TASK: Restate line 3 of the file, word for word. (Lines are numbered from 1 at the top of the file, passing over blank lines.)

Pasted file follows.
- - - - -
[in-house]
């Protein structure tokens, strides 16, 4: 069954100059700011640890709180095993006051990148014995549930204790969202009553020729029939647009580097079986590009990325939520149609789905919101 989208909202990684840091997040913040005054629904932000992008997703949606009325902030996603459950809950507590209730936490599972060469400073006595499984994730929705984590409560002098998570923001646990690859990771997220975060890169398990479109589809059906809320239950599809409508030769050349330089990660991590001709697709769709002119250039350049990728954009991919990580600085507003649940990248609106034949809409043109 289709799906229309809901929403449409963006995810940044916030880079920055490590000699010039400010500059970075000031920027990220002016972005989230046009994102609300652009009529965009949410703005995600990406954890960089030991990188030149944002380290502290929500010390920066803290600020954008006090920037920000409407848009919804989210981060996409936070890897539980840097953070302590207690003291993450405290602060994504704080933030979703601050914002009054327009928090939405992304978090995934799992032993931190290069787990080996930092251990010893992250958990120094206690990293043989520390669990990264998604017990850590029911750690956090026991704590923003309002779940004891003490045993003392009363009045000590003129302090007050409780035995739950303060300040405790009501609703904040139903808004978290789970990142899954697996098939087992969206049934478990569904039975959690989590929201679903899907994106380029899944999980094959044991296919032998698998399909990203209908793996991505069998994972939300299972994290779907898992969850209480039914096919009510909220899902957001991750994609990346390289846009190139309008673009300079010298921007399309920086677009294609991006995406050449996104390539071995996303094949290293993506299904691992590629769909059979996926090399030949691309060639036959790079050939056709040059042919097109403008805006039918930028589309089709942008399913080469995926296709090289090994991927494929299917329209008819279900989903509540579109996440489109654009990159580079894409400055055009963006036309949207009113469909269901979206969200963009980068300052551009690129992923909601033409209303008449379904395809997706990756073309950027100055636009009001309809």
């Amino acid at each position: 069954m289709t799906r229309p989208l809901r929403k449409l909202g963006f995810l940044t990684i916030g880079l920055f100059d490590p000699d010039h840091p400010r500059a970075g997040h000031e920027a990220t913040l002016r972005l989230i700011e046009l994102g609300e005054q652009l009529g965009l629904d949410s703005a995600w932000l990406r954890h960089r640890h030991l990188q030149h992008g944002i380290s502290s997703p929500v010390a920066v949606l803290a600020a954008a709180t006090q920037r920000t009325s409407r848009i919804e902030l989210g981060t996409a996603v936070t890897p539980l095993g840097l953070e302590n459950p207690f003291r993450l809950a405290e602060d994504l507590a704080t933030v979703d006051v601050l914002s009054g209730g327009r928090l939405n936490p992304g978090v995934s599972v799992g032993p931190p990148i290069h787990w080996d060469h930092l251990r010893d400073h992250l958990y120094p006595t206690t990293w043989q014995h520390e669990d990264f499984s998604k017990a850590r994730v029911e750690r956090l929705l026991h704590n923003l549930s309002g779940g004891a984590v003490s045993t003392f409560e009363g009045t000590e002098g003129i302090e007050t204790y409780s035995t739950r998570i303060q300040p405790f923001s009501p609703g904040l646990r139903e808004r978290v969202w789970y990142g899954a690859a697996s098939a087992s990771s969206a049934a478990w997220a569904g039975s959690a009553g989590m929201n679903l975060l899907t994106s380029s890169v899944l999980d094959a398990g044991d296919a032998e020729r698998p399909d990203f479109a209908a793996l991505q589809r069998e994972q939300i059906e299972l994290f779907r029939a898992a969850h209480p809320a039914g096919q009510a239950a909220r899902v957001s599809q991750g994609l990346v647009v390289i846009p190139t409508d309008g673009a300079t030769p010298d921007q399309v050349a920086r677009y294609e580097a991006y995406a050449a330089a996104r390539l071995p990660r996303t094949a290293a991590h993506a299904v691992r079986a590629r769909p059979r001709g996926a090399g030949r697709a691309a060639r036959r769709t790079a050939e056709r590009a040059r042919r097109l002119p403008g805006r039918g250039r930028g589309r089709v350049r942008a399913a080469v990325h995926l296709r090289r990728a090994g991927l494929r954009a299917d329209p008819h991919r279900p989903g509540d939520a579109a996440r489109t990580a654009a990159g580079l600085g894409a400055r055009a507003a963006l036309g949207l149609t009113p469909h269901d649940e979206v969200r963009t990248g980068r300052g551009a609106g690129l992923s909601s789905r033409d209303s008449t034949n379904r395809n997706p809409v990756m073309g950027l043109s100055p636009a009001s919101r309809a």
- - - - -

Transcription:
């Amino acid at each position: 069954m289709t799906r229309p989208l809901r929403k449409l909202g963006f995810l940044t990684i916030g880079l920055f100059d490590p000699d010039h840091p400010r500059a970075g997040h000031e920027a990220t913040l002016r972005l989230i700011e046009l994102g609300e005054q652009l009529g965009l629904d949410s703005a995600w932000l990406r954890h960089r640890h030991l990188q030149h992008g944002i380290s502290s997703p929500v010390a920066v949606l803290a600020a954008a709180t006090q920037r920000t009325s409407r848009i919804e902030l989210g981060t996409a996603v936070t890897p539980l095993g840097l953070e302590n459950p207690f003291r993450l809950a405290e602060d994504l507590a704080t933030v979703d006051v601050l914002s009054g209730g327009r928090l939405n936490p992304g978090v995934s599972v799992g032993p931190p990148i290069h787990w080996d060469h930092l251990r010893d400073h992250l958990y120094p006595t206690t990293w043989q014995h520390e669990d990264f499984s998604k017990a850590r994730v029911e750690r956090l929705l026991h704590n923003l549930s309002g779940g004891a984590v003490s045993t003392f409560e009363g009045t000590e002098g003129i302090e007050t204790y409780s035995t739950r998570i303060q300040p405790f923001s009501p609703g904040l646990r139903e808004r978290v969202w789970y990142g899954a690859a697996s098939a087992s990771s969206a049934a478990w997220a569904g039975s959690a009553g989590m929201n679903l975060l899907t994106s380029s890169v899944l999980d094959a398990g044991d296919a032998e020729r698998p399909d990203f479109a209908a793996l991505q589809r069998e994972q939300i059906e299972l994290f779907r029939a898992a969850h209480p809320a039914g096919q009510a239950a909220r899902v957001s599809q991750g994609l990346v647009v390289i846009p190139t409508d309008g673009a300079t030769p010298d921007q399309v050349a920086r677009y294609e580097a991006y995406a050449a330089a996104r390539l071995p990660r996303t094949a290293a991590h993506a299904v691992r079986a590629r769909p059979r001709g996926a090399g030949r697709a691309a060639r036959r769709t790079a050939e056709r590009a040059r042919r097109l002119p403008g805006r039918g250039r930028g589309r089709v350049r942008a399913a080469v990325h995926l296709r090289r990728a090994g991927l494929r954009a299917d329209p008819h991919r279900p989903g509540d939520a579109a996440r489109t990580a654009a990159g580079l600085g894409a400055r055009a507003a963006l036309g949207l149609t009113p469909h269901d649940e979206v969200r963009t990248g980068r300052g551009a609106g690129l992923s909601s789905r033409d209303s008449t034949n379904r395809n997706p809409v990756m073309g950027l043109s100055p636009a009001s919101r309809a």